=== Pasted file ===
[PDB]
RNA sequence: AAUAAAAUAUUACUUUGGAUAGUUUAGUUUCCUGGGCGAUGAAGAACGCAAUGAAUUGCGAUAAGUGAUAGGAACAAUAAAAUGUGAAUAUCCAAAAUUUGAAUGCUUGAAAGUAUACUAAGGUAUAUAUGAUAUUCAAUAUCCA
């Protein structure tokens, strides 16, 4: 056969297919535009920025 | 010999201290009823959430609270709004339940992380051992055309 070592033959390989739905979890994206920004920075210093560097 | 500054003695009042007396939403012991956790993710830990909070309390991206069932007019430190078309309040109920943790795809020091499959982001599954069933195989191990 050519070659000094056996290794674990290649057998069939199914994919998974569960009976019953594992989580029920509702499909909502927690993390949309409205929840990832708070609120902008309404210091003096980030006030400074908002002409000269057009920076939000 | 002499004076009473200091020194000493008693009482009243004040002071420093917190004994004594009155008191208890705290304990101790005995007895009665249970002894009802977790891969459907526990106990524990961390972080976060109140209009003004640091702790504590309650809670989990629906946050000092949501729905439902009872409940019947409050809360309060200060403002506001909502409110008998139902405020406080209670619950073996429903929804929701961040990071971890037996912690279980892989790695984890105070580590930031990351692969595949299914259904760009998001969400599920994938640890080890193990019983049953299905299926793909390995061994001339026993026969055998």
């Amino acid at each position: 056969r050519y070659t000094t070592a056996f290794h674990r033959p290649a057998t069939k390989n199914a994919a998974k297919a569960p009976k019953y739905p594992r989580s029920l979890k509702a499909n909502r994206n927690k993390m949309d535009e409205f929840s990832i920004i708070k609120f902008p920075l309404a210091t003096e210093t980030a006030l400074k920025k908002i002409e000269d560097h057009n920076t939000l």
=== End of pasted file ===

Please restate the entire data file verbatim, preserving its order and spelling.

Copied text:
[PDB]
RNA sequence: AAUAAAAUAUUACUUUGGAUAGUUUAGUUUCCUGGGCGAUGAAGAACGCAAUGAAUUGCGAUAAGUGAUAGGAACAAUAAAAUGUGAAUAUCCAAAAUUUGAAUGCUUGAAAGUAUACUAAGGUAUAUAUGAUAUUCAAUAUCCA
């Protein structure tokens, strides 16, 4: 056969297919535009920025 | 010999201290009823959430609270709004339940992380051992055309 070592033959390989739905979890994206920004920075210093560097 | 500054003695009042007396939403012991956790993710830990909070309390991206069932007019430190078309309040109920943790795809020091499959982001599954069933195989191990 050519070659000094056996290794674990290649057998069939199914994919998974569960009976019953594992989580029920509702499909909502927690993390949309409205929840990832708070609120902008309404210091003096980030006030400074908002002409000269057009920076939000 | 002499004076009473200091020194000493008693009482009243004040002071420093917190004994004594009155008191208890705290304990101790005995007895009665249970002894009802977790891969459907526990106990524990961390972080976060109140209009003004640091702790504590309650809670989990629906946050000092949501729905439902009872409940019947409050809360309060200060403002506001909502409110008998139902405020406080209670619950073996429903929804929701961040990071971890037996912690279980892989790695984890105070580590930031990351692969595949299914259904760009998001969400599920994938640890080890193990019983049953299905299926793909390995061994001339026993026969055998």
């Amino acid at each position: 056969r050519y070659t000094t070592a056996f290794h674990r033959p290649a057998t069939k390989n199914a994919a998974k297919a569960p009976k019953y739905p594992r989580s029920l979890k509702a499909n909502r994206n927690k993390m949309d535009e409205f929840s990832i920004i708070k609120f902008p920075l309404a210091t003096e210093t980030a006030l400074k920025k908002i002409e000269d560097h057009n920076t939000l």